First, it is clear that the interest rate on intercompany loans must be calculated on the length of the arm. For example, a 2012 decision on a loan outside a linked company established in Luxembourg stated a reasonable interest rate “… the interest rate that would have been agreed for the loan over the same period and in the same place by independent Italian companies in Luxembourg-based companies.” The assessment should take into account the following: a year later, in 2016, the Supreme Court saw a slightly different scenario. It was asked to comment on interest-free foreign payments to related companies, which were justified as advances for future capital increases. In this case, the Court upheld the re-qualification of the transaction carried out by the Italian tax authorities and stressed that it was economic content. The Court stated that the fact that the newly qualified loan was interest-free was not in itself sufficient to exclude the application of the arm length principle (Decision N. 7493/15.04.2016). The best way to do this is for the Accounts Office to verify the loan agreement after the project has been concluded by the law firm so that the Intercompany loan agreement meets all your requirements. The situation seems even more vague with respect to zero-rate intercompany loans. In 2015, the Supreme Court considered an interest-free outbound loan which, according to the Italian tax authorities, would have the effect of properly applying the principle of arm length to an interest charge. In practical terms, the Italian credit company had granted a cross-border loan without the application of interest rates – which is allowed from a civil law point of view. The Italian tax authorities considered that the loan should have benefited from an interest bonus and attempted to recover the corresponding amounts. However, the Supreme Court held that the principle of arm length was not applicable in this case and indicated that the interest-free nature of the loan could be considered an indicator of non-abuse (Decision N.
15005/17.07.2015). In practice, the Italian tax authorities continue to offer the Italian courts several possibilities to apply and clarify the aforementioned legislation. Intercompany loans to Italian subsidiaries are frequently investigated and many cases are brought to court, even as a last resort. Nevertheless, there seems to be room for clarification. In addition, excessive interest payments to a foreign-linked business, borrowers, can be recovered. This was confirmed by the Supreme Court in deciding to obtain a loan from a German parent company (Decision N. 22010/25.09.2013). The Court highlighted the sufficient evidence presented by the tax authorities for the calculation of interest rates on the lender`s market (Germany) on the basis of the official bulletins of the Deutsche Bundesbank. It explained the abusive purpose of the transaction and the violation of Italian transfer pricing legislation.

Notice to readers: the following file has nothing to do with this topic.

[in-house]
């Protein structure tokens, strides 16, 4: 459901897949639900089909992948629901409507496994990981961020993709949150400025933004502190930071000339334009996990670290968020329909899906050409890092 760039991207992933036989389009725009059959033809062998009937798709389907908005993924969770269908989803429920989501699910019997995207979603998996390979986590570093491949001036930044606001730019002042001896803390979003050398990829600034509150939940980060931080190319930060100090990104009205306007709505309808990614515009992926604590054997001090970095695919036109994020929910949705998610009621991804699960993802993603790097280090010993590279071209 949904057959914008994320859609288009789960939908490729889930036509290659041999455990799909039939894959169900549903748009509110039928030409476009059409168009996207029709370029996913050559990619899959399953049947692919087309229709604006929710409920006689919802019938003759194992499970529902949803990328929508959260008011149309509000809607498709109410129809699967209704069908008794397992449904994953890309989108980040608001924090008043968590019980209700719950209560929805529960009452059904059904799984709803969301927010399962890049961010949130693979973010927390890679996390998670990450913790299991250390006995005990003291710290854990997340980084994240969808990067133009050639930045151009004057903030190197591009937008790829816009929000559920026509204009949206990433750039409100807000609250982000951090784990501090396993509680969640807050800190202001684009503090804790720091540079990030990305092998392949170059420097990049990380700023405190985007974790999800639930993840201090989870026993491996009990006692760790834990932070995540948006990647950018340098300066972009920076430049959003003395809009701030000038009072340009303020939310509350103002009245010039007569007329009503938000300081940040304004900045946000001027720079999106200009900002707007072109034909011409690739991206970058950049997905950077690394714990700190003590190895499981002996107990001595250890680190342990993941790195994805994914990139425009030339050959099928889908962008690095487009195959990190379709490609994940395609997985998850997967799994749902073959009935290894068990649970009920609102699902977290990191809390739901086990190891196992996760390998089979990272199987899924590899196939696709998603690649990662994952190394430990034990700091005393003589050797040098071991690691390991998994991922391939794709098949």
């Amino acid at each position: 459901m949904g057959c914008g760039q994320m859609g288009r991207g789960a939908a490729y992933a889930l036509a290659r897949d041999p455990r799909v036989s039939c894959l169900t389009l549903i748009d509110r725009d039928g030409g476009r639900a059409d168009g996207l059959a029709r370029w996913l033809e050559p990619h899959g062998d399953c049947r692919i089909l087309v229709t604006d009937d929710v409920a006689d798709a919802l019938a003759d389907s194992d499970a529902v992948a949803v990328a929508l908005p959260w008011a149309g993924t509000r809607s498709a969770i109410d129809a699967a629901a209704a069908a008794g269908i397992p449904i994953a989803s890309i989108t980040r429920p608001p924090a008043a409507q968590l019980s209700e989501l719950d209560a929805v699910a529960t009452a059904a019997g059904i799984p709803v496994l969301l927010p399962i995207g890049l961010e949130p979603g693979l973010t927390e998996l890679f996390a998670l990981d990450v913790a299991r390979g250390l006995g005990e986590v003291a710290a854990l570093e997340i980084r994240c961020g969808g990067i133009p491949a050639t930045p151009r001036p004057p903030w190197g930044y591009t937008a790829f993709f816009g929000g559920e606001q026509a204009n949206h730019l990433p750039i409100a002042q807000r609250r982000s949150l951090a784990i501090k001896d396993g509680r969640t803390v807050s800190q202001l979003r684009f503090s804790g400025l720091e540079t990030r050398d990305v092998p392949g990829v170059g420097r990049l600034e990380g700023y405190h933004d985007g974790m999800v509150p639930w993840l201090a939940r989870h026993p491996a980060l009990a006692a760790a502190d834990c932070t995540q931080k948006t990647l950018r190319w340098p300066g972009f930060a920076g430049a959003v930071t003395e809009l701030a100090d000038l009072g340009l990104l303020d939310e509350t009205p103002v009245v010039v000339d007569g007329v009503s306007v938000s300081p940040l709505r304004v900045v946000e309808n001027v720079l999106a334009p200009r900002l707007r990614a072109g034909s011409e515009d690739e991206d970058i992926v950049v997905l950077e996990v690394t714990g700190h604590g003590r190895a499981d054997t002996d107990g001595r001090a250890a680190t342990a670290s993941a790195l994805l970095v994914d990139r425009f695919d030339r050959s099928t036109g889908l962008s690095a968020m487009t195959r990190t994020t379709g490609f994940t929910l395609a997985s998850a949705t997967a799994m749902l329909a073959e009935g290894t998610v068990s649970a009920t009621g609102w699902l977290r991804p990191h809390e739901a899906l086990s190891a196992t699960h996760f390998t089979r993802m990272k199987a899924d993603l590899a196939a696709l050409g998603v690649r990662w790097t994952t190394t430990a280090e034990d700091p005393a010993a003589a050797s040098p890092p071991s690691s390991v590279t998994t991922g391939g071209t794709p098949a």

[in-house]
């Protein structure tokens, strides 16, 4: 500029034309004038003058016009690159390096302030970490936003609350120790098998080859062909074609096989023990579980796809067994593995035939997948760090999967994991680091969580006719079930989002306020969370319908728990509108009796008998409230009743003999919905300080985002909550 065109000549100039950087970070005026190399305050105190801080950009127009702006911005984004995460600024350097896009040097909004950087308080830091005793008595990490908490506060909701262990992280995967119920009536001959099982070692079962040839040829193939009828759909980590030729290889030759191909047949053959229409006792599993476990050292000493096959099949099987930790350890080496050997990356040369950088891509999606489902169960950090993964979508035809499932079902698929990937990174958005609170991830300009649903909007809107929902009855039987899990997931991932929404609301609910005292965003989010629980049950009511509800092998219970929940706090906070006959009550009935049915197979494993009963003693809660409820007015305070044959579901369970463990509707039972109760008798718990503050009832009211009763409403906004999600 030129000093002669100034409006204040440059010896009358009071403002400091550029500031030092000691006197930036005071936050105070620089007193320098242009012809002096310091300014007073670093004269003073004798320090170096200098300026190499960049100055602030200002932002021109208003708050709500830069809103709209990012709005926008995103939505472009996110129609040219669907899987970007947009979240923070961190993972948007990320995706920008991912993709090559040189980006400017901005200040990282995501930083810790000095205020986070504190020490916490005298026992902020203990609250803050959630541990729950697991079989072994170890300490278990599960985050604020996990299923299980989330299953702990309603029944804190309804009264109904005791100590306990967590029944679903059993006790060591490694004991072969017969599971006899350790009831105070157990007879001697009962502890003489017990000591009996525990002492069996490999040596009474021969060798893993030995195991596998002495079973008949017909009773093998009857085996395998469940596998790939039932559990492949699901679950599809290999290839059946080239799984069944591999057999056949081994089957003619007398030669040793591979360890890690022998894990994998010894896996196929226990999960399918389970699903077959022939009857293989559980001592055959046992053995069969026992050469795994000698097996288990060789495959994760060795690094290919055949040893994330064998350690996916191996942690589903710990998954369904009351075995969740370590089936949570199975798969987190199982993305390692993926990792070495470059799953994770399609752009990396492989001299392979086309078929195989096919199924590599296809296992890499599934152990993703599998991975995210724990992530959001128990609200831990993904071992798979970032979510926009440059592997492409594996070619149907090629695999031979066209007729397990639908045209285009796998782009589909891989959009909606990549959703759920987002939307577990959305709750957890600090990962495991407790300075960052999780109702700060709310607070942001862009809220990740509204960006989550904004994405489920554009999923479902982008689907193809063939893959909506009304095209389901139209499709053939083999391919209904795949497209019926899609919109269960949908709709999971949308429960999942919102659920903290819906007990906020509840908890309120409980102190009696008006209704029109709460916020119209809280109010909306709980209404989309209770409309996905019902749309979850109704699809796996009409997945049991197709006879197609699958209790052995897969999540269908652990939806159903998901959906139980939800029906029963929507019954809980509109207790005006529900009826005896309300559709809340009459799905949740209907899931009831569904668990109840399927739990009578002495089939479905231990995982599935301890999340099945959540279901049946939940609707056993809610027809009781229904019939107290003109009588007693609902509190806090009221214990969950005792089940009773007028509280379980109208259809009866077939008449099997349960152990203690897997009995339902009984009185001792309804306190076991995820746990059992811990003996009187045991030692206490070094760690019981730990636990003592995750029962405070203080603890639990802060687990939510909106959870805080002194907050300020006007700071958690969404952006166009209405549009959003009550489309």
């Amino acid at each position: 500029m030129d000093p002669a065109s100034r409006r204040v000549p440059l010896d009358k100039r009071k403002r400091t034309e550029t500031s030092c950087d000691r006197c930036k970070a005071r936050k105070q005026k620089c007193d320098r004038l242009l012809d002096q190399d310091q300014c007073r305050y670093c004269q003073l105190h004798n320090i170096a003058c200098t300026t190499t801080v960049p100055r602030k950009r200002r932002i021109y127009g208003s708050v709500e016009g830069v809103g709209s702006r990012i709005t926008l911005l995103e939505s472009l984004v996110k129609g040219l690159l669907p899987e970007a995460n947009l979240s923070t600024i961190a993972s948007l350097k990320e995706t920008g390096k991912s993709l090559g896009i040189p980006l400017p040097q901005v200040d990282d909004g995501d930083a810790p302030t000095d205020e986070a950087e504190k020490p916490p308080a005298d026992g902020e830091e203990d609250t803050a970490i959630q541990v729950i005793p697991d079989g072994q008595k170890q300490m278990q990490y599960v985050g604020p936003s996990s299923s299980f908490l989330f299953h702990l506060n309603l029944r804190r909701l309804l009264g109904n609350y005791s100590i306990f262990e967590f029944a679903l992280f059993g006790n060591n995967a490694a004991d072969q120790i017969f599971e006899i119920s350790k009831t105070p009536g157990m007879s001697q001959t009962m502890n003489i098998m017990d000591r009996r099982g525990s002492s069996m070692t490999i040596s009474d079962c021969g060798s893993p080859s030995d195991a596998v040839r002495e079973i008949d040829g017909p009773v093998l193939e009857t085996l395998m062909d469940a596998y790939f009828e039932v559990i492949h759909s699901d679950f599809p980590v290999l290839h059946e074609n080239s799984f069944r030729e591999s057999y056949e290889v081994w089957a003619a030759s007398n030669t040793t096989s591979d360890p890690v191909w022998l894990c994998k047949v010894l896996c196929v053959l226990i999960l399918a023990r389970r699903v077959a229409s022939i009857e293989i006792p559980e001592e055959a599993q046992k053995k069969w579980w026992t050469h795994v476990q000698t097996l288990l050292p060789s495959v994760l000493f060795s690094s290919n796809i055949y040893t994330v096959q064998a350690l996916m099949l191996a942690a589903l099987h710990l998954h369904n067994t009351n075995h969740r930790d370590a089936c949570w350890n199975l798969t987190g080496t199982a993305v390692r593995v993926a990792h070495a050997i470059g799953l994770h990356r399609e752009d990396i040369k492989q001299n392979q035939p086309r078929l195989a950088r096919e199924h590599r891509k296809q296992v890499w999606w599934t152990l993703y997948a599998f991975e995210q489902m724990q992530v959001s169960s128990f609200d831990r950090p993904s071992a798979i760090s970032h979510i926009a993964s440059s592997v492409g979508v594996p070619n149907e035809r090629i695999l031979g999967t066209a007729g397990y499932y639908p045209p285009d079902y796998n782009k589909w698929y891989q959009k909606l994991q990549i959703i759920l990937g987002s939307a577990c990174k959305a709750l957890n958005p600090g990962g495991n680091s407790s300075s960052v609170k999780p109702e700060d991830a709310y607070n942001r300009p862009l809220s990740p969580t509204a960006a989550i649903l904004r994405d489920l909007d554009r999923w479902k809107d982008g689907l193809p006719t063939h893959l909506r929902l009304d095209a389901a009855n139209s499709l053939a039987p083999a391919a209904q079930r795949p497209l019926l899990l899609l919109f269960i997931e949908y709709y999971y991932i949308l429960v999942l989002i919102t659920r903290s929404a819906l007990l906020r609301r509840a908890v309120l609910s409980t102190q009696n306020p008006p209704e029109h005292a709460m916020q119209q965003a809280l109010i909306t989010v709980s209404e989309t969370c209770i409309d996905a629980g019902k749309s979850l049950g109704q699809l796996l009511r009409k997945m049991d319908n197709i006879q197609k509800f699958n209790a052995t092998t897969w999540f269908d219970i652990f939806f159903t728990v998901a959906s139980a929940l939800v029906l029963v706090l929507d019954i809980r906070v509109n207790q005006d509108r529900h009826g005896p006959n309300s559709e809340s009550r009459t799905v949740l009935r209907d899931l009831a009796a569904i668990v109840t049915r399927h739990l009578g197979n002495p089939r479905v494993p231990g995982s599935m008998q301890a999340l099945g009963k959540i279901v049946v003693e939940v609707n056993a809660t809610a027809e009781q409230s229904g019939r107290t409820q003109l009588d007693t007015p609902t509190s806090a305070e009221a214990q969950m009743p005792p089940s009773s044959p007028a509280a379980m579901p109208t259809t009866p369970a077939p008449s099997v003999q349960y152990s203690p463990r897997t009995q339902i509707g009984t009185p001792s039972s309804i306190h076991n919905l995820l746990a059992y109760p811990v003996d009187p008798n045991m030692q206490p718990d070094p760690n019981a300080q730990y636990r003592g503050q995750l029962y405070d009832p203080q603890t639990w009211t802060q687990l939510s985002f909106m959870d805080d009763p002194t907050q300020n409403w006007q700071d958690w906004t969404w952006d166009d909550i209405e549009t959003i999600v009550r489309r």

1. What positions should be added to the loan contract 2? What is a reasonable interest rate? 3. Does the loan contract have to be in Japanese? From a legal point of view, the interest rate of an intercompany loan between an Italian company and its foreign-linked company must in principle be determined taking into account interest rates on the lender`s market (Circular N. 32/1980 of the Ministry of Finance). It is stipulated that the “lender`s market” is considered “the one in which the funds were actually recovered: a market that does not always correspond to the lender`s country of residence (…) “lender.” While the international debate on the most appropriate rules is ongoing, intercompany loans have attracted national attention, with the introduction of special laws and targeted investigations.